NASA astronauts, spacewalking outside the International Space Station, have just finished installing what's likely to be the best viewing platform ever: A multi-windowed observation deck that offers Earth views from low Earth orbit.
The deck is part of the new Tranquillity node that Space Shuttle Endeavour has just delivered into orbit, flying on her last mission into space before being mothballed. It's kind of fitting then that as part of this mission, Endeavour's played its part in placing the largest window ever used in space onto the ISS--the central piece of glass in the observation Cupola, and the most amazing part of the Italian-made observation dome. The Cupola structure itself is some 10-feet across and about 5-foot high, and designed to provide 360-degree views of the ISS, and of the Earth below.
Why's it being installed though--aren't huge windows dangerous in space? Well, yes they are. But the Cupola has armored shutters that can be remotely snapped over the windows when the dome's not in use, to protect them from micrometeorite impacts. And the view through the dome's portholes will help enormously in future space station operations, and will no doubt result in even more amazing photos being Twittered by astronauts and cosmonauts.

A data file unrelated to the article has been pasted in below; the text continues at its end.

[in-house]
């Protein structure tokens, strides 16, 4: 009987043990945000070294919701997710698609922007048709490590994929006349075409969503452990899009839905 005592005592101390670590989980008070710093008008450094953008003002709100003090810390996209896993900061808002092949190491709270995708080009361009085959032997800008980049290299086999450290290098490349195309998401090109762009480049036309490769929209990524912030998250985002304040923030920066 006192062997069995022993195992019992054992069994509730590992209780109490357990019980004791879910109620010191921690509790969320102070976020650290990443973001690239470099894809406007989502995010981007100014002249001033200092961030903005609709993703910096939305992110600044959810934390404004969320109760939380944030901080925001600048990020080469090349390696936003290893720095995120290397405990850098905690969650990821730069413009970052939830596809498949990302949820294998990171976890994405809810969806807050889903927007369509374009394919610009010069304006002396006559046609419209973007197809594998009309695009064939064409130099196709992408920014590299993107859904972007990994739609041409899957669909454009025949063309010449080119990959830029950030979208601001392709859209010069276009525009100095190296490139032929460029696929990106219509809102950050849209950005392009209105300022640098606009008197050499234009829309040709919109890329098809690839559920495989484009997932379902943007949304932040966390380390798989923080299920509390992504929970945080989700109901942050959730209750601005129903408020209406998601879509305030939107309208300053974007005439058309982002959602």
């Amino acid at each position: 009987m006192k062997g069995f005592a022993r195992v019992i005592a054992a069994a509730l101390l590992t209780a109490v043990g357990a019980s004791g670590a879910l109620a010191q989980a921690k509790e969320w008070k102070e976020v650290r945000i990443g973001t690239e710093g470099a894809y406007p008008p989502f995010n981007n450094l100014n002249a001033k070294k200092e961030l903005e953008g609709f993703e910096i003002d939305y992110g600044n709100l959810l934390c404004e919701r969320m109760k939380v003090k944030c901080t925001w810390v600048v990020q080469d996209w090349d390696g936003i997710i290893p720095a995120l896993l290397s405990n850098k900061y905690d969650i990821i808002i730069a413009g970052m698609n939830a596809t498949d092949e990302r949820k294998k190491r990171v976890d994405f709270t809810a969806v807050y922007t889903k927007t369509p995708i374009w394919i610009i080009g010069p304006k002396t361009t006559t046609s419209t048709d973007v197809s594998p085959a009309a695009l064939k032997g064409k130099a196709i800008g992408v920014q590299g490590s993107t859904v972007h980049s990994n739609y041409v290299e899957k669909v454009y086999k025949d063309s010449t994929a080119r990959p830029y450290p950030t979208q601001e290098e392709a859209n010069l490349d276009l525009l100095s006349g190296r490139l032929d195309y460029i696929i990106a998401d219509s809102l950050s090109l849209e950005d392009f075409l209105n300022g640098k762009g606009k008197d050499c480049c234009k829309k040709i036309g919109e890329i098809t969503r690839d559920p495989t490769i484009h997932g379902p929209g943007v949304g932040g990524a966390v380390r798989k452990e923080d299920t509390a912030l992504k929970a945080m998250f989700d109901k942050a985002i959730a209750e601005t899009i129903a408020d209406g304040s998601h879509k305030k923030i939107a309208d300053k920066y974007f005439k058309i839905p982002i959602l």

But can we suggest that there's one slightly more imaginative, fanciful bit of thinking behind the deck? It's got a huge precedent in countless science fiction books an movies. The idea of a glass dome offering unparalleled views of planets and the cosmos appears over and over again: Arthur C. Clarke wrote about the scariness of huge windows in 2061, Douglas Adams had a Golgafrincham spaceship captain relaxing in a bath underneath a glass dome, and the Tranquility observation Cupola itself even bears a passing resemblance in look and size to the domed, faceted window in front of the pilot's console of the Millennium Falcon in Star Wars. Was the chance to recreate this iconic sci-fi device just a little too tempting for all the space agencies involved in the ISS? If nothing else, the breathtaking views through it will be transmitted back to Earth, where they may inspire a generation who've just had their biggest space dreams quashed by the President.